write for us MDU


Recognition of acute and deteriorating illness remains a particularly challenging area in prison medicine. The adoption of MEWS and NEWS (Modified/National Early Warning Scores) have seen improvements in the measurement and reporting of baseline observations, but this is set against a backdrop of the complex health needs of a patient group with (occasionally psychoactive) substance misuse and withdrawal issues.

Patients coming into prison have a very high prevalence of opioid, benzodiazepine and alcohol misuse, which needs appropriate yet cautious treatment. The interpretation of symptoms as being related to an assumed substance abuse can therefore lead to false reassurances and a clinician missing out on diagnosis of 'genuine' illness.

A good understanding of the relevant guidance (Drug misuse and dependence: UK guidelines on clinical management 2017 – The Orange Book), as well as careful consideration of the objective and subjective clinical signs of alcohol and opioid withdrawal, so as to avoid misinterpretation and over medication in the early days of custody, is key to avoiding deaths caused by prescribing. This is especially true for the use of opioid substitution in conjunction with polypharmacy of other hypnosedative medications.

In summary

The very essence of being a GP is about respect and advocacy - addressing an individual's needs on a case by case basis and without judgement. Caring for patients in secure environments requires working with some of society's most underserved and vulnerable people and the opportunity to do so is a privilege, but it is a complex and challenging area.

MDU case analysis from Dr Caroline Fryar, MDU head of advisory services

The MDU has opened an increasing number of cases relating to prison medicine over recent years. In a review of MDU files over the last five years, we found that the most common reason for cases to be opened was members seeking advice about providing statements for, or attendance at coroner's inquests. This is unsurprising given that, as Dr Hard mentions, all deaths in custody are scrutinised in this way. The breakdown of case types is as follows:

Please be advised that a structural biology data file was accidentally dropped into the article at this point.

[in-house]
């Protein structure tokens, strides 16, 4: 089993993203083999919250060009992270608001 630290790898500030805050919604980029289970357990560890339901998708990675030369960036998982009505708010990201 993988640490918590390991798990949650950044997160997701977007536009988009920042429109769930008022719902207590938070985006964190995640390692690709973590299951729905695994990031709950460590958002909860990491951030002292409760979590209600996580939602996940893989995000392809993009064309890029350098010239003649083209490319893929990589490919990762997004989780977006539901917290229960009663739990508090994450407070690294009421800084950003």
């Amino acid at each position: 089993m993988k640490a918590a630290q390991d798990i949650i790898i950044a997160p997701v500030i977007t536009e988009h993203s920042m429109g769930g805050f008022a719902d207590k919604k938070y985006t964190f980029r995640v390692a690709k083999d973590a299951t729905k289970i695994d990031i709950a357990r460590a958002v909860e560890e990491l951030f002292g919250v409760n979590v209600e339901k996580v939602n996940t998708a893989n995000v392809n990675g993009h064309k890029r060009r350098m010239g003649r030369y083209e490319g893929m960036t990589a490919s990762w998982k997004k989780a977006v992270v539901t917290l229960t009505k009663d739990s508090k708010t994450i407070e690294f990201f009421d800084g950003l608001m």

Case types

Our claims experience echoes the concerns expressed by Dr Hard. A number of these cases involved allegations of delayed referral or diagnosis, leading to more extensive treatment being required. Orthopaedic injuries featured particularly highly (for example, missed fractures and tendon ruptures), and a couple of cases related to delayed diagnosis of retinal detachment. Several involved presentation with diabetic ketoacidosis, so it is encouraging to see Dr Hard's reference to MEWS/NEWS scores, which might enable earlier identification of this life-threatening condition.

The breakdown of case themes is shown below:

Theme of files

Sadly there are a number of suicides included in these figures, and those practising in this area need to make sure their knowledge of mental health matters is sound and to ensure careful safety netting and excellent record keeping. Medication issues were common, and Dr Hard talks of the issues of poly-pharmacy and drug misuse amongst the prison population. Many cases involved concerns about continuity of medications when moving from prison healthcare to general practice and vice-versa. A number of cases referred to unexpected side effects of prescribed medications.

As might be expected, prison doctors are regularly asked for witness statements in a variety of guises, so the ability to write clear reports is a must. Likewise, many queries regarding confidentiality arose, each often with a novel theme. The MDU is happy to advise on such issues to ensure that prison doctors feel well supported in this challenging but rewarding area of practice.

This page was correct at publication on 11/03/2019. Any guidance is intended as general guidance for members only. If you are a member and need specific advice relating to your own circumstances, please contact one of our advisers.